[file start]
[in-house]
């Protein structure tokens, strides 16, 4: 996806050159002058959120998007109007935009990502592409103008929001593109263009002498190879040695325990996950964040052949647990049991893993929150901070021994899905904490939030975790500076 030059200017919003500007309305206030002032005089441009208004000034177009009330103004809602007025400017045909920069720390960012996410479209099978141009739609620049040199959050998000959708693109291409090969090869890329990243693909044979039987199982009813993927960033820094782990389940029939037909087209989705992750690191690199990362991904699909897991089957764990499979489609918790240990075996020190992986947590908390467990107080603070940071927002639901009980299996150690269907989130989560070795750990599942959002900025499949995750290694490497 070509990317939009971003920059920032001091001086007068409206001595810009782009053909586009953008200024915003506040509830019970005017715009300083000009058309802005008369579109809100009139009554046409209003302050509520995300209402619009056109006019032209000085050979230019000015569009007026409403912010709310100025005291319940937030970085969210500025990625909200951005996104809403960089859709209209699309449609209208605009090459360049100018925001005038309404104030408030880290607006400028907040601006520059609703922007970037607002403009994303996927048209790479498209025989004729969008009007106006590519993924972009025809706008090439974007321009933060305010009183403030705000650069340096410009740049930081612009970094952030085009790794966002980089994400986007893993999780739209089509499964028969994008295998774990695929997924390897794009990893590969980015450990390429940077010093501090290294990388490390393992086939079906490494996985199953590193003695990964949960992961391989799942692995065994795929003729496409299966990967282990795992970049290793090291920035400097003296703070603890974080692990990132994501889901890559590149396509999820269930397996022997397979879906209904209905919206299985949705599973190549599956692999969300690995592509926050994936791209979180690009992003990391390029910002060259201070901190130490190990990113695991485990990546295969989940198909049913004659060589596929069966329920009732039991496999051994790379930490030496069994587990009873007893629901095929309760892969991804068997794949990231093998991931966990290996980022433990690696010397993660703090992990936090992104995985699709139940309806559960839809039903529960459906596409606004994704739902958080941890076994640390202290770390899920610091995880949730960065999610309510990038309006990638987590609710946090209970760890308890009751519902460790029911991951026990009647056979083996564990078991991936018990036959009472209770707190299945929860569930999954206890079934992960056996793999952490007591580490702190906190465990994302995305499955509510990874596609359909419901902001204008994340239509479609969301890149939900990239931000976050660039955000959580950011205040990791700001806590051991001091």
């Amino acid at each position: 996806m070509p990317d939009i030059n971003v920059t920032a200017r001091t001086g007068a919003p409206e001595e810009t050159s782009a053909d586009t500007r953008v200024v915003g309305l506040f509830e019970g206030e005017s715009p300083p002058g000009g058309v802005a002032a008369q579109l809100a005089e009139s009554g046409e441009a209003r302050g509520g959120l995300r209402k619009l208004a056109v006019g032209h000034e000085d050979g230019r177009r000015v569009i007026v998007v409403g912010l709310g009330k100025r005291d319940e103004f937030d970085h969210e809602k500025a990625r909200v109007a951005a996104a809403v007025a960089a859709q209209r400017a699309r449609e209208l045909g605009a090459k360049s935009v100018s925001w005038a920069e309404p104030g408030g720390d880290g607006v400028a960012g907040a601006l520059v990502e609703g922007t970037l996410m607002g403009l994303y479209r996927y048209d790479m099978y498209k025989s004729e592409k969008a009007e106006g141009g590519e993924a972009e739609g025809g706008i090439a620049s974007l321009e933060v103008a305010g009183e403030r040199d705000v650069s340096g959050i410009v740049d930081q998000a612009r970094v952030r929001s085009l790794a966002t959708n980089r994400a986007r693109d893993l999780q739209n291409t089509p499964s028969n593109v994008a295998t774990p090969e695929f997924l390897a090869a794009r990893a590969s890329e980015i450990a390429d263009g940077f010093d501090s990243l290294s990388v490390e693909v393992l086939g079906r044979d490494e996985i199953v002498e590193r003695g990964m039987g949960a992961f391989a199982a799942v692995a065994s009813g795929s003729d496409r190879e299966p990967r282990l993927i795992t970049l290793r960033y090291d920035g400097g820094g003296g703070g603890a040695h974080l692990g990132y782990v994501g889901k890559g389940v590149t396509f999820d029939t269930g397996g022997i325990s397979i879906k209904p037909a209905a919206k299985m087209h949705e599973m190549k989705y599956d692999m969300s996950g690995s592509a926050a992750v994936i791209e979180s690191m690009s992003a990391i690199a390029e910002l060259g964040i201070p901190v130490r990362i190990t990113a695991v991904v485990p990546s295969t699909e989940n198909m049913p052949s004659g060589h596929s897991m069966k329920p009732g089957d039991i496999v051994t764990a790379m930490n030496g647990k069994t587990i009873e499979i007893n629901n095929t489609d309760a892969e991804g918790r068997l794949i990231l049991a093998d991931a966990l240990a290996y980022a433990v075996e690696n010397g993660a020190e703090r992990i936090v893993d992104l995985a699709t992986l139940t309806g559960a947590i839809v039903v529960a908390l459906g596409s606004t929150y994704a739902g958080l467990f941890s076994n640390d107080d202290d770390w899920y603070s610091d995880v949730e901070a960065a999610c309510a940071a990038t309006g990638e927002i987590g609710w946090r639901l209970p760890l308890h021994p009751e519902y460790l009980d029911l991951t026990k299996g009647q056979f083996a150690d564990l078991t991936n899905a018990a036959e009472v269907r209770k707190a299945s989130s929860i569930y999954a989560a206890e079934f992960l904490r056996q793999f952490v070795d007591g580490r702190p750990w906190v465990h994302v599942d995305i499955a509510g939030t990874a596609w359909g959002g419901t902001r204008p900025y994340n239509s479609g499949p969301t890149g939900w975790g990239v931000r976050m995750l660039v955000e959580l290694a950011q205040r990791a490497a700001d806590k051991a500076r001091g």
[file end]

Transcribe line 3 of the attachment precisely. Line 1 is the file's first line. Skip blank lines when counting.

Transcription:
């Amino acid at each position: 996806m070509p990317d939009i030059n971003v920059t920032a200017r001091t001086g007068a919003p409206e001595e810009t050159s782009a053909d586009t500007r953008v200024v915003g309305l506040f509830e019970g206030e005017s715009p300083p002058g000009g058309v802005a002032a008369q579109l809100a005089e009139s009554g046409e441009a209003r302050g509520g959120l995300r209402k619009l208004a056109v006019g032209h000034e000085d050979g230019r177009r000015v569009i007026v998007v409403g912010l709310g009330k100025r005291d319940e103004f937030d970085h969210e809602k500025a990625r909200v109007a951005a996104a809403v007025a960089a859709q209209r400017a699309r449609e209208l045909g605009a090459k360049s935009v100018s925001w005038a920069e309404p104030g408030g720390d880290g607006v400028a960012g907040a601006l520059v990502e609703g922007t970037l996410m607002g403009l994303y479209r996927y048209d790479m099978y498209k025989s004729e592409k969008a009007e106006g141009g590519e993924a972009e739609g025809g706008i090439a620049s974007l321009e933060v103008a305010g009183e403030r040199d705000v650069s340096g959050i410009v740049d930081q998000a612009r970094v952030r929001s085009l790794a966002t959708n980089r994400a986007r693109d893993l999780q739209n291409t089509p499964s028969n593109v994008a295998t774990p090969e695929f997924l390897a090869a794009r990893a590969s890329e980015i450990a390429d263009g940077f010093d501090s990243l290294s990388v490390e693909v393992l086939g079906r044979d490494e996985i199953v002498e590193r003695g990964m039987g949960a992961f391989a199982a799942v692995a065994s009813g795929s003729d496409r190879e299966p990967r282990l993927i795992t970049l290793r960033y090291d920035g400097g820094g003296g703070g603890a040695h974080l692990g990132y782990v994501g889901k890559g389940v590149t396509f999820d029939t269930g397996g022997i325990s397979i879906k209904p037909a209905a919206k299985m087209h949705e599973m190549k989705y599956d692999m969300s996950g690995s592509a926050a992750v994936i791209e979180s690191m690009s992003a990391i690199a390029e910002l060259g964040i201070p901190v130490r990362i190990t990113a695991v991904v485990p990546s295969t699909e989940n198909m049913p052949s004659g060589h596929s897991m069966k329920p009732g089957d039991i496999v051994t764990a790379m930490n030496g647990k069994t587990i009873e499979i007893n629901n095929t489609d309760a892969e991804g918790r068997l794949i990231l049991a093998d991931a966990l240990a290996y980022a433990v075996e690696n010397g993660a020190e703090r992990i936090v893993d992104l995985a699709t992986l139940t309806g559960a947590i839809v039903v529960a908390l459906g596409s606004t929150y994704a739902g958080l467990f941890s076994n640390d107080d202290d770390w899920y603070s610091d995880v949730e901070a960065a999610c309510a940071a990038t309006g990638e927002i987590g609710w946090r639901l209970p760890l308890h021994p009751e519902y460790l009980d029911l991951t026990k299996g009647q056979f083996a150690d564990l078991t991936n899905a018990a036959e009472v269907r209770k707190a299945s989130s929860i569930y999954a989560a206890e079934f992960l904490r056996q793999f952490v070795d007591g580490r702190p750990w906190v465990h994302v599942d995305i499955a509510g939030t990874a596609w359909g959002g419901t902001r204008p900025y994340n239509s479609g499949p969301t890149g939900w975790g990239v931000r976050m995750l660039v955000e959580l290694a950011q205040r990791a490497a700001d806590k051991a500076r001091g």